The 3/5 Profile combines the Martyr with the Heretic. The conscious part of the profile is the 3rd line Martyr, who lives a very physical trial and error process in the material world- life bumps into them and they bump into it. All 3rd lines live a fairly self-absorbed life, one that is not necessarily looking for partnership but rather what they can uncover and take away from others for their own self-discovery. The unconscious 5th line Heretic, however, is always magnetically drawing others to them. 5th line Heretics are continually projected upon by others to be the General who rides in on their white horse and pulls them out of crisis. This is uncomfortable for the 3/5 because their conscious Martyr side is always leaping (before they look), can’t help but call out the problems surrounding them, and can never live up to the projection of savior that is being put onto them. Ra Uru Hu used to say that Martyr Heretics are the people who are blamed for everything. Because of this, it’s easy for 3/5s to become pessimistic and to take on a Martyr complex, always asking “Why me?” 3/5s can feel that they live a difficult and lonely life, but must recognize that they have a unique and crucial role.
The 3rd line is not interested in academic research or building a foundation of facts, they leave that to 1st line Investigators. Martyrs are here to jump in, to learn through action and to discover through experience the how and why of things. 3rd lines are also not here to live within a circle of trust and to cultivate a network where their influence is continual, they leave that to 4th line Opportunists. 3/5s are most powerful as a “stranger of consequence.” Martyrs are here to immerse themselves and discover what does not work, both personally and in the world. 3/5s can go through phases of life that include relationships with lovers, friends, family members, and business associates that are detached from one another or disconnected from the whole. 3/5s are always going through life calling out others, being willing to take a stand or speak up when others might look the other way. 3/5s are often bridge burners, who may need a relationship to die in order to move forward, but there is within them the possibility for rebirth, if the people who love them can forgive them their assertations and transgressions. Like the ultimate Martyr- Jesus, themes of death and rebirth, both metaphorically and actually, are always present in the life of the Martyr.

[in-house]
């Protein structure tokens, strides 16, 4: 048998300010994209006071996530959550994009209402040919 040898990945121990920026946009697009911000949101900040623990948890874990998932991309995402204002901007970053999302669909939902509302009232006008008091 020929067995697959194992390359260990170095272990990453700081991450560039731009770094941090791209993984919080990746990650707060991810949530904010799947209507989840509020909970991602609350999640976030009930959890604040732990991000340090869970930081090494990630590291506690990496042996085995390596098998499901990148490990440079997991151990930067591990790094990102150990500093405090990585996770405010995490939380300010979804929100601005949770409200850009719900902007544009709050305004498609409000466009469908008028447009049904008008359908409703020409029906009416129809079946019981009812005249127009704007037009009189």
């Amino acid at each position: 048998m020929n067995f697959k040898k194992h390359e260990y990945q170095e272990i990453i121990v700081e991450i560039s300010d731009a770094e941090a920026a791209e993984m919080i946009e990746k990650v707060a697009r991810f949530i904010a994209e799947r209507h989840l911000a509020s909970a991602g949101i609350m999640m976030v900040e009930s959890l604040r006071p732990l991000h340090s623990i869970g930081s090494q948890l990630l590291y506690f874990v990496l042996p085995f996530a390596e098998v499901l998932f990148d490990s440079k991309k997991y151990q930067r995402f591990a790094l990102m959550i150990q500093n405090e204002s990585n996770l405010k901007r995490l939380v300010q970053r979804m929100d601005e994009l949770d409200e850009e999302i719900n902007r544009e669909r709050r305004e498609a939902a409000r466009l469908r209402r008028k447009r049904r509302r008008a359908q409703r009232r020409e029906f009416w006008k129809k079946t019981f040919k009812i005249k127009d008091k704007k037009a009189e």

Although they are constantly bumping into others, Martyr Heretics are really on a path of solitude that is about their own self-discovery and ultimately, self-acceptance. Their powerful and mutative truth comes through their journey of trial and error, of death and rebirth, and that truth has the power to alter the people that they come into contact with. It is often through pushing the boundaries and speaking out in ways that make others uncomfortable that 3/5s make an impact. Famous 3/5s Anais Nin, Bruce Springsteen, Nina Simone, Earnest Hemingway, Courtney Love, Cindy Sherman, Carrie Fisher, Sylvia Plath, William S Burroughs, and JFK all played out their roles by speaking about sensitive if not taboo subjects such as sex and sexuality, gender roles, addiction, depression, inequality, wealth and poverty, civil rights, death and war. They each used their own unique experiences to shine a light on those things, and made the collective look at things they had preferred to keep in the dark. 3/5s can feel like they have lived a life of failures and heartbreaks, of burned bridges and dissolutions, but the old cliche of “God only gives you as much as you can handle” rings true for Martyrs. 3/5s are specially equipped to be resilient, adaptable, determined and generous, and to be sustained by life no matter how hard it bumps into them.